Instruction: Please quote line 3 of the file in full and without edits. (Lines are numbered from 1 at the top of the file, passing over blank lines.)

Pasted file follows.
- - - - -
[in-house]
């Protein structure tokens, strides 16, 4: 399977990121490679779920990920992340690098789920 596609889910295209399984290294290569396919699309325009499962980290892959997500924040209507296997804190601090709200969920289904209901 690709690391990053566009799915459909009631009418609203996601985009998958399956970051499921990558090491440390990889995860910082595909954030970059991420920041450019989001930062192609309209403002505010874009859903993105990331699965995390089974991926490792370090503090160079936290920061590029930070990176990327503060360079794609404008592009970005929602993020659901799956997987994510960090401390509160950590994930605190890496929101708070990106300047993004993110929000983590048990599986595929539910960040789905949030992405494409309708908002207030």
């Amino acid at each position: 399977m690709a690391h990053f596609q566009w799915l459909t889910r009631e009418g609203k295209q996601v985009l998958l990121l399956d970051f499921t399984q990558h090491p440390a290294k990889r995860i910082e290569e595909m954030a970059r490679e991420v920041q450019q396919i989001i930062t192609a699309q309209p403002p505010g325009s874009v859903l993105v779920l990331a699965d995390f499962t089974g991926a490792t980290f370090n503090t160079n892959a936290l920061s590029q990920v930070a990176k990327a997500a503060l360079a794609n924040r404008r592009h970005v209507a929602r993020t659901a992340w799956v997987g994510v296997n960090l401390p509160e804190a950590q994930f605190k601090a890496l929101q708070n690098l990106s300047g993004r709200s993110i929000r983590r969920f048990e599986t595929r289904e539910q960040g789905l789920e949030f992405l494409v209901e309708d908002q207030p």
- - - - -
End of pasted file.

């Amino acid at each position: 399977m690709a690391h990053f596609q566009w799915l459909t889910r009631e009418g609203k295209q996601v985009l998958l990121l399956d970051f499921t399984q990558h090491p440390a290294k990889r995860i910082e290569e595909m954030a970059r490679e991420v920041q450019q396919i989001i930062t192609a699309q309209p403002p505010g325009s874009v859903l993105v779920l990331a699965d995390f499962t089974g991926a490792t980290f370090n503090t160079n892959a936290l920061s590029q990920v930070a990176k990327a997500a503060l360079a794609n924040r404008r592009h970005v209507a929602r993020t659901a992340w799956v997987g994510v296997n960090l401390p509160e804190a950590q994930f605190k601090a890496l929101q708070n690098l990106s300047g993004r709200s993110i929000r983590r969920f048990e599986t595929r289904e539910q960040g789905l789920e949030f992405l494409v209901e309708d908002q207030p």